Cheating is one sided. The cheater gets to have all the fun and ego kibbles and extramarital sex, while the unsuspecting spouse sits at home being faithful.

            I think there are some cases, where the man my have truly had a mid life crisis, and can stop cheating, but the hurt spouse will forever need to play cop simply for their own peace of mind.

            How good is that for a marriage? How in any way can it make for a happier or even stronger or better marriage. That is so crazy for a marriage counselor to even say that.

            What the marriage counselors should say is that a marriage can survive, and with perhaps better communication, but the marriage will never ever be the same.

            IMO, if your so unhappy, divorce. If you find each other again, then you can remarry and maybe in that case the marriage can be stronger.

            But cheating and lying and having sex with someone else and exposing your spouse to STDs and humiliation, etc., will never make for a happier or even better marriage.

            The hurt spouse will always feel put down, used, humiliated, decieved, distrustful, if they are a normal human. Denial however is a powerful defense mechanism and the reconcilers who trot around proclaiming their marriage is stronger, better, yadda yadda, are in denial, if they are human beings with normal intelligence and human emotions.

        • I must be one of the few who TAM told to run. I only posted there a few times and didn’t even tell my whole story and they were all ‘run, run, run!!!’. I wasn’t ready to hear it (first few days and weeks after dray) so left in a hurry, but they saw what I couldn’t see: my serial cheating fuckwad of an asshole STBX was toxic beyond words.

    • CL–

      Absolutely. This site needs a real discussion board. The comments section is ok, but we need a much more flexible and dedicated place to discuss things. Discussion with other betrayed spouses is the best (and maybe the only) way to deal with infidelity.

      Part of my coping strategy as a BS is to be able to read and learn, but also to discuss my thoughts, on occasion, with other BS’s on how to deal with the betrayal and the aftermath it entails. In my case, anonymous internet discussion is all I really have, as I won’t allow myself to be sucked into the “blame the BS” game by going to counseling, and I have no friends who are BS’s (they’re the only ones who know what you’re talking about and can empathize). Family can only help so much.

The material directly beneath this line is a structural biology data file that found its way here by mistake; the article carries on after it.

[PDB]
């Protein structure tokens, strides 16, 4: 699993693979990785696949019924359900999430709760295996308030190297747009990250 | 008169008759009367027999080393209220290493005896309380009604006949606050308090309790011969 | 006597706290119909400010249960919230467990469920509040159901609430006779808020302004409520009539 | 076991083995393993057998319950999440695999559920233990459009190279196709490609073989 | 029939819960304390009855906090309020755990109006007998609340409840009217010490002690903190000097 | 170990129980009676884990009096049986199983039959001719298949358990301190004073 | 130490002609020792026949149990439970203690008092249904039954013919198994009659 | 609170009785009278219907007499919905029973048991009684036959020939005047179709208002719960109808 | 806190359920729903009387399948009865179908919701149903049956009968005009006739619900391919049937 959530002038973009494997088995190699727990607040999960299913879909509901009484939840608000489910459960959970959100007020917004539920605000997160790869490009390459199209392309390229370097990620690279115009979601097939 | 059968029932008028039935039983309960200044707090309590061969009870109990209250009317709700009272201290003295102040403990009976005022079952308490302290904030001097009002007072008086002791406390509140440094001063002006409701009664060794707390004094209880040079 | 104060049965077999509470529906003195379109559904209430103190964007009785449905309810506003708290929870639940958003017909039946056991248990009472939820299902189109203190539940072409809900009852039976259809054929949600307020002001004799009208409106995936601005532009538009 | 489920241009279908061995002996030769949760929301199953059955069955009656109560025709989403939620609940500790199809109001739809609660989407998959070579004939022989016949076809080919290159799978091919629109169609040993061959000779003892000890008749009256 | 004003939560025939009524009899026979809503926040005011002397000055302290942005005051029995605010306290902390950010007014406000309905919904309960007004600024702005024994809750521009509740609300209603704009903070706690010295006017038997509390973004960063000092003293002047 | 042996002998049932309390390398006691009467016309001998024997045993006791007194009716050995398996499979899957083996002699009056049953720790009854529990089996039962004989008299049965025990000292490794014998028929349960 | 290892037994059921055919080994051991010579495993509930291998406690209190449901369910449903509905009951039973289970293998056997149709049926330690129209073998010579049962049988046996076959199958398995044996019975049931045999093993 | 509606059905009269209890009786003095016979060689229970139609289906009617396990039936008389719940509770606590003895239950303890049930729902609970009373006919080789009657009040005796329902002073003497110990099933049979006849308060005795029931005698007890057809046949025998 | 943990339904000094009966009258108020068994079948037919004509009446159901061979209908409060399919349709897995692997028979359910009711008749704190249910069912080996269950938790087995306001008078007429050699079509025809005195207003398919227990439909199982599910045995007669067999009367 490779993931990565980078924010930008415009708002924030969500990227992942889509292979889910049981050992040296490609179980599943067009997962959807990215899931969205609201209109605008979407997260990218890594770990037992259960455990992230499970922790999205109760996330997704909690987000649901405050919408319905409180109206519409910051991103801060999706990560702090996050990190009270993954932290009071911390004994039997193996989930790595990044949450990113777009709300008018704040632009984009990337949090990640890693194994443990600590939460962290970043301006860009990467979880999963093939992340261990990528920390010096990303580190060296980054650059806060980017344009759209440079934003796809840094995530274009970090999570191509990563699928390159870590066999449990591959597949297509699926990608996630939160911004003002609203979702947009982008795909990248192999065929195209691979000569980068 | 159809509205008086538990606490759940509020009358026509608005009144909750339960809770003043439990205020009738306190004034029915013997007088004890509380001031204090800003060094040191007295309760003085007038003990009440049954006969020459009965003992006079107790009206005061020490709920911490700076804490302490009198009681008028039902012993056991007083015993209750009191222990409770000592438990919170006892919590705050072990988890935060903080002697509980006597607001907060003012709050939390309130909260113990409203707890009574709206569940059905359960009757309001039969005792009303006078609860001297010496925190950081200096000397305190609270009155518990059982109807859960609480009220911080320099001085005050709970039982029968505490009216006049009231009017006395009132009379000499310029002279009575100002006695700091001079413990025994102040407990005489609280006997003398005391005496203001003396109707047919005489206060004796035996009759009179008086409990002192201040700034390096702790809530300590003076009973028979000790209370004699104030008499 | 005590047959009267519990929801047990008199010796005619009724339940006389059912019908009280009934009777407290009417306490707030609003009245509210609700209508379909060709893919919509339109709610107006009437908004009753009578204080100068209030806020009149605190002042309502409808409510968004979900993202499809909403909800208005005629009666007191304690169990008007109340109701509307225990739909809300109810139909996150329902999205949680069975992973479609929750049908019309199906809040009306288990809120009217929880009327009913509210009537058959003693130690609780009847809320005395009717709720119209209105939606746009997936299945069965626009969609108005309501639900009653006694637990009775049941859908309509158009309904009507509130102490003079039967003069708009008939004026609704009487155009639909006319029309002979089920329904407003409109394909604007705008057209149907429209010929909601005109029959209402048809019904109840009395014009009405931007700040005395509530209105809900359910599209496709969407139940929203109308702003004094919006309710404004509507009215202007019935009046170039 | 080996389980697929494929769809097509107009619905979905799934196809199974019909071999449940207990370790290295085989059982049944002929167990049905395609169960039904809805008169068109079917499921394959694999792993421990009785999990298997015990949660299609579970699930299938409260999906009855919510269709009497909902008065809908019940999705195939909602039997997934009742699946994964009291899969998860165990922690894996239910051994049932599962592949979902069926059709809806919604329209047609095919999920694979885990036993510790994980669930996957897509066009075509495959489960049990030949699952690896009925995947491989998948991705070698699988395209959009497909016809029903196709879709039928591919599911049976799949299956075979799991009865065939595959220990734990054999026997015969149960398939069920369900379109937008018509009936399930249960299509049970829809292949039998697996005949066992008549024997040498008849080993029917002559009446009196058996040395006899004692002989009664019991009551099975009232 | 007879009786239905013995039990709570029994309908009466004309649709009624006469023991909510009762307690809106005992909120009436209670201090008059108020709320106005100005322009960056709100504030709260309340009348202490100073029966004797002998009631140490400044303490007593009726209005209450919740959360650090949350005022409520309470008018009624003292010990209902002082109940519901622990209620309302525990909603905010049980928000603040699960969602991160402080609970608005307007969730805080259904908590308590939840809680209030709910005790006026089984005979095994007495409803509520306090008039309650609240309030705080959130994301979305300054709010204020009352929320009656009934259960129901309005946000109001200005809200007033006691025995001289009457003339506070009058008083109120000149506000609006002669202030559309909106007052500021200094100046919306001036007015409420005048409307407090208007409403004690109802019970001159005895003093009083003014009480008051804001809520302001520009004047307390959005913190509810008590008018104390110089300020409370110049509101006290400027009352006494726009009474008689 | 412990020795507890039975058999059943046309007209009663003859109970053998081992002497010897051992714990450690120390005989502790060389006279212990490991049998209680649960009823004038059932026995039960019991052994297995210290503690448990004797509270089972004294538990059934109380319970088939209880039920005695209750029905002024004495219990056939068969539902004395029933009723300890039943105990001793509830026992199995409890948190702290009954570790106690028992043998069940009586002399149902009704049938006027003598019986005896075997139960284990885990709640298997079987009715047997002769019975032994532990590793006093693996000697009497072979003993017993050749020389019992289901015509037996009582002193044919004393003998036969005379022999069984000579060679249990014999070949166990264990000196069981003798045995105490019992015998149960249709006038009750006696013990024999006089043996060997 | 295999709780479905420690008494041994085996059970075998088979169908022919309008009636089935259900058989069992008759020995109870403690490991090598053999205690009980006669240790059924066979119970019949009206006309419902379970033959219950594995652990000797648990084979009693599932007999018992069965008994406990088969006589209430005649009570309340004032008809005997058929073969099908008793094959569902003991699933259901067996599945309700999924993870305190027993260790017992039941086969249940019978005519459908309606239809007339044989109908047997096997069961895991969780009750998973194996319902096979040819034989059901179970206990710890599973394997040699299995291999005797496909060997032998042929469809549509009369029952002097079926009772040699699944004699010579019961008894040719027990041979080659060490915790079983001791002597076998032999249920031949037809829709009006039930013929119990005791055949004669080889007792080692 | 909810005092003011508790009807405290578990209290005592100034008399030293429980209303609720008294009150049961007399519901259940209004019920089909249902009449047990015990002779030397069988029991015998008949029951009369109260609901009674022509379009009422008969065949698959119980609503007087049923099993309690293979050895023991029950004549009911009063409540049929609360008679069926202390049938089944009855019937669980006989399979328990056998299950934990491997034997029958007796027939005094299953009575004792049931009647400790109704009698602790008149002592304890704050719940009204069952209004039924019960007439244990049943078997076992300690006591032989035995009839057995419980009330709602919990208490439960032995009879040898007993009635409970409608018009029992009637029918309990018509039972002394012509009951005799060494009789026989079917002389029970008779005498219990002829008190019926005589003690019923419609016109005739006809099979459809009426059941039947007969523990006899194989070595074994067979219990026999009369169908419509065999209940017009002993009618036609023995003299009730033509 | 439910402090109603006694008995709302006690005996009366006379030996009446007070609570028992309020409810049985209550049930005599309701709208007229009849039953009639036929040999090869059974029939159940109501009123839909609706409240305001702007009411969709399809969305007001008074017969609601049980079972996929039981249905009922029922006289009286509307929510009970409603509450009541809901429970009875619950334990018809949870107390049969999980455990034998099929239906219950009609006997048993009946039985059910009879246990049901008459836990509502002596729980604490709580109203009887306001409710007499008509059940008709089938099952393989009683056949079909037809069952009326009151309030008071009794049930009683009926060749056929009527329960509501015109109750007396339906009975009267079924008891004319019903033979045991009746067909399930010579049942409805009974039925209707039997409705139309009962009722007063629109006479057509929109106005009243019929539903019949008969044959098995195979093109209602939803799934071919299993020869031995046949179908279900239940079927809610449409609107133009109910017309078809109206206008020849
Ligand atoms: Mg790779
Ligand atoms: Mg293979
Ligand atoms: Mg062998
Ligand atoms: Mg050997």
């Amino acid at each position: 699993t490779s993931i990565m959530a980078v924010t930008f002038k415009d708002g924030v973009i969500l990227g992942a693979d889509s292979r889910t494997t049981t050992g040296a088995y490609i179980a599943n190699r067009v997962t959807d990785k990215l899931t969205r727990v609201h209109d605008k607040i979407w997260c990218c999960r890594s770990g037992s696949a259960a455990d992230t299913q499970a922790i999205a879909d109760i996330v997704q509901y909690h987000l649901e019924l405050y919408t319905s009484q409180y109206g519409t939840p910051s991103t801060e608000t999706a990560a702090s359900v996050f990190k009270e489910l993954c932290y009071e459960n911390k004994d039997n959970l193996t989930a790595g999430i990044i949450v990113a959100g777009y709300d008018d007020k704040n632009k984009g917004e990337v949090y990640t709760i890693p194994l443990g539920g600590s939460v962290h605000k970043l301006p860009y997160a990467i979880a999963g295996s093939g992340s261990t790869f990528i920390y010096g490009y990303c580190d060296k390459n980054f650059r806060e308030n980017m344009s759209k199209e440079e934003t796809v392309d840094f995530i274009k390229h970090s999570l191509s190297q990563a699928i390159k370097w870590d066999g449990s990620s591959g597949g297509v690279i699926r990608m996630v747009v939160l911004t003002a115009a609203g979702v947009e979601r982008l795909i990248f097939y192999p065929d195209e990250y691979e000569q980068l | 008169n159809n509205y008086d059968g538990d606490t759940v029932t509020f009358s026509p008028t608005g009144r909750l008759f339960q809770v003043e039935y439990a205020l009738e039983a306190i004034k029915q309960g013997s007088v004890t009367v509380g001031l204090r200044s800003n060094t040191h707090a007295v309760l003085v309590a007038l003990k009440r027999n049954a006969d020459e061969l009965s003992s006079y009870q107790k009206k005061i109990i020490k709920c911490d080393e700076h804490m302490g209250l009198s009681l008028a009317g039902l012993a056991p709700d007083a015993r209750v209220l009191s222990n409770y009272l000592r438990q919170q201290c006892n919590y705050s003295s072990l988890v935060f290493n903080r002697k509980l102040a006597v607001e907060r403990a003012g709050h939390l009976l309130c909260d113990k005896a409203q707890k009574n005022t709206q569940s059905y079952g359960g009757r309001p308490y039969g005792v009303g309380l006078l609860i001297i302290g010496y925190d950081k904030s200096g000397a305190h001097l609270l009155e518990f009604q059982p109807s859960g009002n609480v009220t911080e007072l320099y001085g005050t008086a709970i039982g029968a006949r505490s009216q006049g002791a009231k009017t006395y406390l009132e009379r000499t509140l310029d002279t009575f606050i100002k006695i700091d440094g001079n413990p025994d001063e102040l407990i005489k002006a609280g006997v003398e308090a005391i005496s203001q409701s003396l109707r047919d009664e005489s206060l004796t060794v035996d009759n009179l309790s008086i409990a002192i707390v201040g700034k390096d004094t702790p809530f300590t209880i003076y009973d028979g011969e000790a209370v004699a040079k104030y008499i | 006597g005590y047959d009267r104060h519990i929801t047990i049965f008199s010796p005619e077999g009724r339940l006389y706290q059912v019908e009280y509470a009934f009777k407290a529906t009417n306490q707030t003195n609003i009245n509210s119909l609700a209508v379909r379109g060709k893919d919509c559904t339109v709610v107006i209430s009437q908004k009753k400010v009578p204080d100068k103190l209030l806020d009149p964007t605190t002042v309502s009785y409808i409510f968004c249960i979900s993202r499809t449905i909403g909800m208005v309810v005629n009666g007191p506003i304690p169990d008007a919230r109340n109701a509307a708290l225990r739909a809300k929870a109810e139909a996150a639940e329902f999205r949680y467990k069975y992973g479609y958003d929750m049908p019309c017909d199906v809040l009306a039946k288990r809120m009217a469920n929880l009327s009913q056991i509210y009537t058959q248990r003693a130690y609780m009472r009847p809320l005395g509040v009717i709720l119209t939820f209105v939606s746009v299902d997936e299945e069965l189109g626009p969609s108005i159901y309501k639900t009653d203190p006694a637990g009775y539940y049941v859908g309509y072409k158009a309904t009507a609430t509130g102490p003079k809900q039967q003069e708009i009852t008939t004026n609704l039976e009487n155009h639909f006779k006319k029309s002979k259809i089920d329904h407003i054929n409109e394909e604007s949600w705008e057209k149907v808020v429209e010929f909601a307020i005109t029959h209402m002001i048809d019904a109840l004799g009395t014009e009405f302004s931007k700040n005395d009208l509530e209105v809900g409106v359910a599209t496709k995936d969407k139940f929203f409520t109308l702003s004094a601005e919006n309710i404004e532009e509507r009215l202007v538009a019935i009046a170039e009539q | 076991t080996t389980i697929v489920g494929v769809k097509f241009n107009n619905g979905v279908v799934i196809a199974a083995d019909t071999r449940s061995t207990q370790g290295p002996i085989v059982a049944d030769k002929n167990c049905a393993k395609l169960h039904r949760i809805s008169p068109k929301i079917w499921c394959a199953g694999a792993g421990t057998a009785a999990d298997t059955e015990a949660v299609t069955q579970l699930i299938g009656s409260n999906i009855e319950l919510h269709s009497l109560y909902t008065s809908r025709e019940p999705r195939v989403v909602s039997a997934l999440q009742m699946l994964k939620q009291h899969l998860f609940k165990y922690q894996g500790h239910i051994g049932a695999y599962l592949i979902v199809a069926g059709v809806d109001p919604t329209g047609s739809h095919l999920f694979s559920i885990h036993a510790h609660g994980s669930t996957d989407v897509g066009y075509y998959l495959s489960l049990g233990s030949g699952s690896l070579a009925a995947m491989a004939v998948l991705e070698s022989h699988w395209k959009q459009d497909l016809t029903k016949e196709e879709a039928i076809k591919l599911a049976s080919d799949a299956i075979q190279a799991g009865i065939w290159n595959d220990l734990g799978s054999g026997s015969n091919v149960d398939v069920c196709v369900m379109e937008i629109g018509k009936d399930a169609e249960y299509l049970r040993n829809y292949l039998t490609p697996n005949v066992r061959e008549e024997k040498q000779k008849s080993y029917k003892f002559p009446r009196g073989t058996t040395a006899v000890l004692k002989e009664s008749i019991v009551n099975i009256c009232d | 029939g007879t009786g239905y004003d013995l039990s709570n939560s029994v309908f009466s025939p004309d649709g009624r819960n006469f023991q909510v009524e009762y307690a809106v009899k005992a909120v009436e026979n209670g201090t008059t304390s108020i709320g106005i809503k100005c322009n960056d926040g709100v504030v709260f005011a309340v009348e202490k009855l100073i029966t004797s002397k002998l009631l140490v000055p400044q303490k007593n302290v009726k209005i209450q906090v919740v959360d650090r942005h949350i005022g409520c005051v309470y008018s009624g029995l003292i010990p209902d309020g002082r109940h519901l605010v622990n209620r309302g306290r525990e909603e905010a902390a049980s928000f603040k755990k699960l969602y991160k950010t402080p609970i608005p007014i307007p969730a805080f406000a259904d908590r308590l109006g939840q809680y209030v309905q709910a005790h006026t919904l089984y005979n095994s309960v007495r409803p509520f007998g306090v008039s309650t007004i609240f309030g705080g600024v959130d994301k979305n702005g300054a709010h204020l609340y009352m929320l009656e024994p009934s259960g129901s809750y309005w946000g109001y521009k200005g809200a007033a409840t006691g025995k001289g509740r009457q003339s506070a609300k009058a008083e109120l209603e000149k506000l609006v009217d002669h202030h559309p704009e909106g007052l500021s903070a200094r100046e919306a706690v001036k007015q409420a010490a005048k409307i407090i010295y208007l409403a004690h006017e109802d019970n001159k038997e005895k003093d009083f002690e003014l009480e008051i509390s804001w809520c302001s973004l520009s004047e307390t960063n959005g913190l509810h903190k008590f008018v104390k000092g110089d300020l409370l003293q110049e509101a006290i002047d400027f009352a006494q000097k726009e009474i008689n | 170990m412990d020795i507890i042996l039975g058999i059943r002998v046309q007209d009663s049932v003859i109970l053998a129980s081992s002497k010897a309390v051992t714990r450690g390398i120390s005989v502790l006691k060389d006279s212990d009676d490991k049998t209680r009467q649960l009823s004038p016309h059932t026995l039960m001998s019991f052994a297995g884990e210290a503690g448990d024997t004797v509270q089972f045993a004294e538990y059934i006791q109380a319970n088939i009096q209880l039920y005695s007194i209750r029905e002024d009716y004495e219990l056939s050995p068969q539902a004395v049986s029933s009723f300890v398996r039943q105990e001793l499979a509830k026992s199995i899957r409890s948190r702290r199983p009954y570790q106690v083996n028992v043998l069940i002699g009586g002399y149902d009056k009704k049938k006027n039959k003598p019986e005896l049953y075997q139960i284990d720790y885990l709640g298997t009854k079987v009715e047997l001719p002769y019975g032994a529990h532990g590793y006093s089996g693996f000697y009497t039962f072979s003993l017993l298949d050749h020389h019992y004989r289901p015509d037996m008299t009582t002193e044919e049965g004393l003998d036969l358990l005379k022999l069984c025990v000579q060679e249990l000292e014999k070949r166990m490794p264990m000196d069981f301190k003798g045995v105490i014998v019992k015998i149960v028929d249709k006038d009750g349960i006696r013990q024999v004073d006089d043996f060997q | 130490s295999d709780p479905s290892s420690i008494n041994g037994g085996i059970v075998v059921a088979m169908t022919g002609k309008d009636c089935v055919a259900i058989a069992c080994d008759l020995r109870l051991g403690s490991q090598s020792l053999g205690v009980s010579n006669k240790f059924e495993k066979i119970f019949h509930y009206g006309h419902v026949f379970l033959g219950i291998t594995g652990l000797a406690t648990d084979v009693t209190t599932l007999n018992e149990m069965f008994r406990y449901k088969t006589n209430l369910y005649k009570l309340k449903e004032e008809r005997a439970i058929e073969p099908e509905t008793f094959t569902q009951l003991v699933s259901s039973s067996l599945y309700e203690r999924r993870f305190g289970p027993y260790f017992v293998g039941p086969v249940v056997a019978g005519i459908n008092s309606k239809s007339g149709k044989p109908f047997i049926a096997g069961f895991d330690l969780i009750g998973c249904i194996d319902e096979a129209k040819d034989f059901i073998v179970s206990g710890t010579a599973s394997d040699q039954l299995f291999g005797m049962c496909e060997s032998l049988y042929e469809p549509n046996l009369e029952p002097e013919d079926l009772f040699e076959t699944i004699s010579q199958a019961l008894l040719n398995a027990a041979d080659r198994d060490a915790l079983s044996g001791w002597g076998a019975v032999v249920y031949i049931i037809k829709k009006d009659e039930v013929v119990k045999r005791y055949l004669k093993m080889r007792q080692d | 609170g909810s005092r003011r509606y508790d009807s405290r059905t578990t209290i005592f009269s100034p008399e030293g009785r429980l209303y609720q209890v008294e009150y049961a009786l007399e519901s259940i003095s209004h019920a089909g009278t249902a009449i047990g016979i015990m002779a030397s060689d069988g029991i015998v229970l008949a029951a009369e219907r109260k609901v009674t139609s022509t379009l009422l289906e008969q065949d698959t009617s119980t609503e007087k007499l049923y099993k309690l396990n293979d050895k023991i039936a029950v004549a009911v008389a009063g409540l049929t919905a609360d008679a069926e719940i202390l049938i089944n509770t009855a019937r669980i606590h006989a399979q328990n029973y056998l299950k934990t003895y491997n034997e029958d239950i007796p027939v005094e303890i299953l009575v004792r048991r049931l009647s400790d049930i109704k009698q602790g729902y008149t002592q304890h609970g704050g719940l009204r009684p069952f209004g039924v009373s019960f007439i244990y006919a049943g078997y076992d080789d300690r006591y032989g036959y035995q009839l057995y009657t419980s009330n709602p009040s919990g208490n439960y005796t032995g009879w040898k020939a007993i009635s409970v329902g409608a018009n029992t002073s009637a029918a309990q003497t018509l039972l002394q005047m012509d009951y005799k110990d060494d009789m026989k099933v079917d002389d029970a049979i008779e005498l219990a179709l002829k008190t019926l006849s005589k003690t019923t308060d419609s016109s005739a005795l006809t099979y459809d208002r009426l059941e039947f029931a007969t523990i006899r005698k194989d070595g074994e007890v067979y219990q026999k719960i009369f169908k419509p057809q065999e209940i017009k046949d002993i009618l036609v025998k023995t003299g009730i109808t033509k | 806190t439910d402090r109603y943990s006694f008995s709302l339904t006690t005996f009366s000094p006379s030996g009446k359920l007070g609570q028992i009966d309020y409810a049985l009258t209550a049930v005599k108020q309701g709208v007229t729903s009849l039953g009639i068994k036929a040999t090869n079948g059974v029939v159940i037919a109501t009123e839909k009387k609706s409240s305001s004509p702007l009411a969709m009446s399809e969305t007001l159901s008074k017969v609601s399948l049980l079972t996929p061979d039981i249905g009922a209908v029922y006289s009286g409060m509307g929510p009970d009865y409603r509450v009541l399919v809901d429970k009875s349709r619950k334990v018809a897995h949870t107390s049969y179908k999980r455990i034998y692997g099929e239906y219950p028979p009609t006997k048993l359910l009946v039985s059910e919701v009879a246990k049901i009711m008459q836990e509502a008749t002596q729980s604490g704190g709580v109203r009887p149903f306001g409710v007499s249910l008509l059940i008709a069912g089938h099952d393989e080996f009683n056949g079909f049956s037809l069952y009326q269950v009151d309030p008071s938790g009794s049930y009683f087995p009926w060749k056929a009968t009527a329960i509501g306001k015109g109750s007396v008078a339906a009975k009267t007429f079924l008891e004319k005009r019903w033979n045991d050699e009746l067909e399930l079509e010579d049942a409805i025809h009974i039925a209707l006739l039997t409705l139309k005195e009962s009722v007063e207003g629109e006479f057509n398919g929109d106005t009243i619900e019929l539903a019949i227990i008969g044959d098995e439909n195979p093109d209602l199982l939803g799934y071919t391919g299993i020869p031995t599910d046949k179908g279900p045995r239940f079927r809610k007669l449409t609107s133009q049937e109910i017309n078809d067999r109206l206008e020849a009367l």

Perhaps the moderators from Chat Cheaters and Couples In Trouble (two BS-friendly sites) will volunteer to moderate your board?

  • Actually I think you’ve got a unique way of hitting the spot with “key terms”. Perhaps “Instead of a shit sandwich”, “Forget Fuckedupness” and “Two Fingers to Forgiving or Forgetting!” Feel better already!

  • Yes! … and how ’bout a space for wicked, wicked humour (like CL’s understanding of forgiveness)? ~ I’ve found that for every situation in life that just about undoes us, there’s a unique kind of ‘black humour’ that only those who have gone through the situation can ‘get’ … examples from my own life: After a dear friend’s suicide, we who were left engaged in some TERRIBLE funnies at the most inappropriate times — in the funeral home coatroom … while driving to the gathering after the funeral — the woman driving the car made smacking noises of disgust, saying, “I’ve got … (smack, smack) … Death Breath!” ~ We nearly went off the road, we were so hysterical … When I worked with people who had HIV in the early ’90s, there were things said that made me spew uncontrollably with laughter … etc.

    • Arnold:

      If you did drive them away, they were likely weenies, who can’t handle the truth.

  • I’m not sure how welcome I would be. We are one of those rare unicorns. 3+ years of R (which means 3 years of eating shit sandwiches). I certainly feel as many of you that SI is the land of delusion (especially the Wayward board). I spend most of my time in Betrayed Men and LTA. Those forums are part of the I can relate forum. The Betrayed Men board is not for the faint of heart. Women get pretty slammed there. Anyway, while I’m in R I’ve discovered this site. I’m beginning to reassess everything. I’m tired of being the trust police. I’m just thinking fuck-it, game on.

    • Welcome Dave! And hey, you’re not the only person in R on here. There are quite a few, actually (and probably more that lurk that I don’t know about).

    • Yeah, I miss the Betrayed Men subsection. Lots of really smart, funny guys there.

    • You don’t need to feel bad about R. It’s hard road, either way. I know one thing that made me realise that it had to be divorce was that I didn’t want to police his ass for the rest of my life. The prison warden look doesn’t suit me.

  • absolutely! would love to have a forum to correspond with chumps like me.(im probably the chumpest of them all)lol

    • We could have awards! But Mark, hey, I’m *Chump* Lady. It’s very hard to out chump me. I mean, you might take the bronze or something, but the competition is pretty stiff.

  • Tracy, I may have you beat on the Chump award. You see this is my second time to this dance. My first Marriage, ended in divorce because my X cheated. So I dumped the cheater, gained a life. Well started a life that is, only to find that 21 years of marriage and 4 kids later I am eating this shit again,with my 2nd wife ( I can hear the snickers now). See the thing about us chumps is we tend to put all of our emotional being into our relationships. Our spouses? Not so much. There is a saying out there that the person who is the most emotionaly invested in the marriage the one who is LEAST likely to cheat. Yep, that is us. The faithful chumps. That investment is something our spouses fear. They can’t match it and takes over.

    So, let’s get the chump-chat going and game on!